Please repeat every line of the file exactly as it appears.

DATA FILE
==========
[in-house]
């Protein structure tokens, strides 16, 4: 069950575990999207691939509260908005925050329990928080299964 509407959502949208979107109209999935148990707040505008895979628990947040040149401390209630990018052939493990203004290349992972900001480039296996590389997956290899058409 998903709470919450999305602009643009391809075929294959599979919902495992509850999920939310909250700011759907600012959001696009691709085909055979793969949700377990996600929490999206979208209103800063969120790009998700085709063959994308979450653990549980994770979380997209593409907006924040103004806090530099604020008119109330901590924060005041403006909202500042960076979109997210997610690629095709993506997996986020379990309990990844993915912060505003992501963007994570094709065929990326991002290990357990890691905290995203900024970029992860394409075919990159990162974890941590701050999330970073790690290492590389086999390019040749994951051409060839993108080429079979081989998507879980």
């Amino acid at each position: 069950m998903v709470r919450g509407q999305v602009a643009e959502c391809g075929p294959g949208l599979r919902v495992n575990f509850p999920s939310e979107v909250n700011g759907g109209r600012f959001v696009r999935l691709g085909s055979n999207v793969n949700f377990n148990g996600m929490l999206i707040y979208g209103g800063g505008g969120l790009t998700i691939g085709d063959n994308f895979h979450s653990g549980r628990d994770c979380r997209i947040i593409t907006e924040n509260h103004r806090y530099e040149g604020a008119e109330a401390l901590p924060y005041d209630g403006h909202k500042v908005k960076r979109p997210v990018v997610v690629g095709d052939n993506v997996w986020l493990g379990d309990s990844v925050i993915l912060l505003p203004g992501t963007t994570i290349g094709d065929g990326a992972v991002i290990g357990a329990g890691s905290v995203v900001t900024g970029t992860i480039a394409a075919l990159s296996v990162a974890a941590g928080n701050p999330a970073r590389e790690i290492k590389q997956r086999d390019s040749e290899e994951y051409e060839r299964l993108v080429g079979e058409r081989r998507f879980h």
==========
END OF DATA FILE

[in-house]
């Protein structure tokens, strides 16, 4: 069950575990999207691939509260908005925050329990928080299964 509407959502949208979107109209999935148990707040505008895979628990947040040149401390209630990018052939493990203004290349992972900001480039296996590389997956290899058409 998903709470919450999305602009643009391809075929294959599979919902495992509850999920939310909250700011759907600012959001696009691709085909055979793969949700377990996600929490999206979208209103800063969120790009998700085709063959994308979450653990549980994770979380997209593409907006924040103004806090530099604020008119109330901590924060005041403006909202500042960076979109997210997610690629095709993506997996986020379990309990990844993915912060505003992501963007994570094709065929990326991002290990357990890691905290995203900024970029992860394409075919990159990162974890941590701050999330970073790690290492590389086999390019040749994951051409060839993108080429079979081989998507879980």
């Amino acid at each position: 069950m998903v709470r919450g509407q999305v602009a643009e959502c391809g075929p294959g949208l599979r919902v495992n575990f509850p999920s939310e979107v909250n700011g759907g109209r600012f959001v696009r999935l691709g085909s055979n999207v793969n949700f377990n148990g996600m929490l999206i707040y979208g209103g800063g505008g969120l790009t998700i691939g085709d063959n994308f895979h979450s653990g549980r628990d994770c979380r997209i947040i593409t907006e924040n509260h103004r806090y530099e040149g604020a008119e109330a401390l901590p924060y005041d209630g403006h909202k500042v908005k960076r979109p997210v990018v997610v690629g095709d052939n993506v997996w986020l493990g379990d309990s990844v925050i993915l912060l505003p203004g992501t963007t994570i290349g094709d065929g990326a992972v991002i290990g357990a329990g890691s905290v995203v900001t900024g970029t992860i480039a394409a075919l990159s296996v990162a974890a941590g928080n701050p999330a970073r590389e790690i290492k590389q997956r086999d390019s040749e290899e994951y051409e060839r299964l993108v080429g079979e058409r081989r998507f879980h």